The New Dictators

Why Personalism Rules

A participant wears a sticker with the word "Obey!" during an opposition protest on Revolution square in central Moscow February 26, 2012. Denis Sinyakov / Reuters

Strongmen are seemingly everywhere. Russian President Vladimir Putin is omnipresent; the media has obsessed over everything from his latest actions in Syria and Ukraine to his sudden and recurring reshuffling of his inner circle in the Kremlin. Meanwhile, Turkish President Recep Tayyip Erdogan’s political purge following a failed military coup has won sustained attention. And even in China, a system that has long emphasized collective leadership, the media have dubbed President Xi Jinping the “Chairman of Everything,” reflecting his accumulation of more power than any Chinese leader since Mao Zedong.

It is easy to get swept up in the colorful details of each case. But stepping back, it is clear that these examples paint a much more worrisome picture—highly personalized regimes are coming to the forefront of political systems across the globe. Beyond the best-known examples, leaders everywhere from Bangladesh to Ecuador, Hungary, and Poland seem to be showing a growing penchant toward the concentration of political power at the very top. But is there more to the story than just perception?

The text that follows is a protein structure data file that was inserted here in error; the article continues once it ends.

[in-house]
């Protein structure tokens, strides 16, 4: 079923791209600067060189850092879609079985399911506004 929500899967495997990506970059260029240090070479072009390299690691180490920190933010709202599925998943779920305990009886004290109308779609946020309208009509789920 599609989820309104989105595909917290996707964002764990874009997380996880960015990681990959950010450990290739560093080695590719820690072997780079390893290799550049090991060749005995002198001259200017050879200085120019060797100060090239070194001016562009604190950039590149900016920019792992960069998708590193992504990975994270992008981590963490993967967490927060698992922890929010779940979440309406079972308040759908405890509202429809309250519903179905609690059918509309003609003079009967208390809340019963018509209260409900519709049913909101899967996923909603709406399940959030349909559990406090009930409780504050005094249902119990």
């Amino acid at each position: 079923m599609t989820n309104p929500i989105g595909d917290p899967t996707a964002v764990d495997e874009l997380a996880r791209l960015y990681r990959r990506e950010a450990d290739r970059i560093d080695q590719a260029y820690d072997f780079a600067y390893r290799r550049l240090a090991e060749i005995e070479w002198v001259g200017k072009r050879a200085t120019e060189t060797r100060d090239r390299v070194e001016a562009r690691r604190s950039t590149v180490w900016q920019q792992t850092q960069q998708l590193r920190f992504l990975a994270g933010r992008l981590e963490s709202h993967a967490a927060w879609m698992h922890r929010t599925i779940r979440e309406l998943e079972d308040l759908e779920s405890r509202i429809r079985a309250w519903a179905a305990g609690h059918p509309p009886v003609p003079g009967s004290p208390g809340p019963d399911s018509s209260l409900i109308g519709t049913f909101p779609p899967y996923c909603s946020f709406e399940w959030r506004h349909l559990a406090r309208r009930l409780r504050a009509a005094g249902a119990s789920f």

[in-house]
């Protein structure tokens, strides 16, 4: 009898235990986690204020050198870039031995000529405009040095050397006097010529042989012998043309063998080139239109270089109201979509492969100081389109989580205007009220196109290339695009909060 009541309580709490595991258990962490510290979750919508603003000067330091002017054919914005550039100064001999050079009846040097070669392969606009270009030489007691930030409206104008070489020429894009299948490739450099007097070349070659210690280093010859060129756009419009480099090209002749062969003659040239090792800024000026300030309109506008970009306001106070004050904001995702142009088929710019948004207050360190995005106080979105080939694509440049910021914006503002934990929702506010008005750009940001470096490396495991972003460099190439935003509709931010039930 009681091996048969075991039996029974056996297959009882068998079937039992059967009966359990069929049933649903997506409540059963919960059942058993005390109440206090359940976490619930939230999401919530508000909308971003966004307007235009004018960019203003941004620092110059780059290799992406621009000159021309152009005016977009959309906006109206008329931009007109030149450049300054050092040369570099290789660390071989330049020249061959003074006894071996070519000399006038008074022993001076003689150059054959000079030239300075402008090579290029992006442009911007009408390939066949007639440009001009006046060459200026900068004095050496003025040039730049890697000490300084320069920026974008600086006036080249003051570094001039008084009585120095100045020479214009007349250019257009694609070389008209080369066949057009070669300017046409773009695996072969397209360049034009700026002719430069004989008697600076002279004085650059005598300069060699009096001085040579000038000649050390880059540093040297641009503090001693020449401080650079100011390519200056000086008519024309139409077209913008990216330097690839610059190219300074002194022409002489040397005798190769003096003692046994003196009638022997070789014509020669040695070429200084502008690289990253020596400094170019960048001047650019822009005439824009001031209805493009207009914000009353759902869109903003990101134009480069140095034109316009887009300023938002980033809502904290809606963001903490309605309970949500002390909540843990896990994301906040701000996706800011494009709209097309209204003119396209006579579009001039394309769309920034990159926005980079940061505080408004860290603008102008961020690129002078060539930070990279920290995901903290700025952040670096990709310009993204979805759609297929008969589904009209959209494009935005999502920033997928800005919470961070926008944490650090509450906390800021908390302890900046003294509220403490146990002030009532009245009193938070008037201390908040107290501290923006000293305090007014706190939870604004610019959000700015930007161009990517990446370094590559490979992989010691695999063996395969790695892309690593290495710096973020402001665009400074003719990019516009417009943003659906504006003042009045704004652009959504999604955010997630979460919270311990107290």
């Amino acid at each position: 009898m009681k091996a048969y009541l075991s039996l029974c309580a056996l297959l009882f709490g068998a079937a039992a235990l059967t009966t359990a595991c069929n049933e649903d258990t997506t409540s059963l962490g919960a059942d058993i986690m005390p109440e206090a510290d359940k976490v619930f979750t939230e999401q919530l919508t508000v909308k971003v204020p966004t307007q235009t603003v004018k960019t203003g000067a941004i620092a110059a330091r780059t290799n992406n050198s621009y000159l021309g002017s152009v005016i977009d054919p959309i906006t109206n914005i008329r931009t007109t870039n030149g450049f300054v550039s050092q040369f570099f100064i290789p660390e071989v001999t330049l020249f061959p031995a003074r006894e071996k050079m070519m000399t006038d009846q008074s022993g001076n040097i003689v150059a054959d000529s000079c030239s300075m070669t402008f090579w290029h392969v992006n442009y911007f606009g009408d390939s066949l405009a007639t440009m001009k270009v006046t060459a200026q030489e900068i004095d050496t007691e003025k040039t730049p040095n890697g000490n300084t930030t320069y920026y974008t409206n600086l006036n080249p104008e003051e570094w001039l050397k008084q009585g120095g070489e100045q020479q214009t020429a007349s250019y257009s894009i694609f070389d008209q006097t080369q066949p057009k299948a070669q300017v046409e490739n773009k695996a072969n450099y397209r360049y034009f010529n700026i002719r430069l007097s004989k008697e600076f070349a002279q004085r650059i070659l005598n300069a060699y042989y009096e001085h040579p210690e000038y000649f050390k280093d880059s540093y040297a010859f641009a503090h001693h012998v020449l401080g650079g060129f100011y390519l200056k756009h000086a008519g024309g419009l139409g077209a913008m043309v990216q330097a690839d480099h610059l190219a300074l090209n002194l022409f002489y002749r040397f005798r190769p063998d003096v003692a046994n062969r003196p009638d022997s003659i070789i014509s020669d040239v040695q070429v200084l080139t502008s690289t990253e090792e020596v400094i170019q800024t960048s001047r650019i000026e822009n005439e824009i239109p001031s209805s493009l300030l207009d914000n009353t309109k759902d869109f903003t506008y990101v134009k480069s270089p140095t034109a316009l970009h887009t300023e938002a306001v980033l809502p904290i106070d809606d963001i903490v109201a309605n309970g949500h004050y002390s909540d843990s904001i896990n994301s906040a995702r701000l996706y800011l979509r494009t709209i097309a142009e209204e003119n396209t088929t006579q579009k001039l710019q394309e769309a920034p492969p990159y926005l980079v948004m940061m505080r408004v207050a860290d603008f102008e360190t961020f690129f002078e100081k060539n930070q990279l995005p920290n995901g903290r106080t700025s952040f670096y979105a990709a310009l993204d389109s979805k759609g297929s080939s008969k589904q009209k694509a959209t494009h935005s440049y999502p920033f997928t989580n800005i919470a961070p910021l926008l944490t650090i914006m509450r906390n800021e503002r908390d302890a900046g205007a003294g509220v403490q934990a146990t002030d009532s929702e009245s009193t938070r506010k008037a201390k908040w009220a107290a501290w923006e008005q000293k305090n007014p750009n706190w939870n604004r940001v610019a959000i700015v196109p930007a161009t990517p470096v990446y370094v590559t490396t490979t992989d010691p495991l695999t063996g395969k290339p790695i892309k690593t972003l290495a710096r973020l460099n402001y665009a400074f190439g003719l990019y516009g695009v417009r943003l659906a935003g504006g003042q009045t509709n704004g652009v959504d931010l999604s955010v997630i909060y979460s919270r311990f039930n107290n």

It turns out that there is. Data show that personalism is on the rise worldwide. And although the trend has been widespread, it has been most pronounced in authoritarian settings. Data show that personalist dictatorships—or those regimes where power is highly concentrated in the hands of a single individual—have increased notably since the end of the Cold War. In 1988, personalist regimes comprised 23 percent of all dictatorships. Today, 40 percent of all autocracies are ruled by strongmen.

People look at a building covered in hundreds of posters of Chinese President Xi Jinping in Shanghai, China, March 26, 2016.
People look at a building covered in hundreds of posters of Chinese President Xi Jinping in Shanghai, China, March 26, 2016. Aly Song / Reuters
It is easy to assume that all dictatorships fit the strongman mold. Vivid anecdotes of infamous and eccentric leaders from Libya’s Muammar al-Qaddafi to Zaire’s Joseph Mobutu reinforce this perception. But reality is more nuanced. Since the end of World War II, most dictatorships have not been run by strongmen, but by strong political parties, such as the Institutional Revolution Party (PRI) in Mexico, or military juntas, as in much of Latin America in the 1970s and 1980s.

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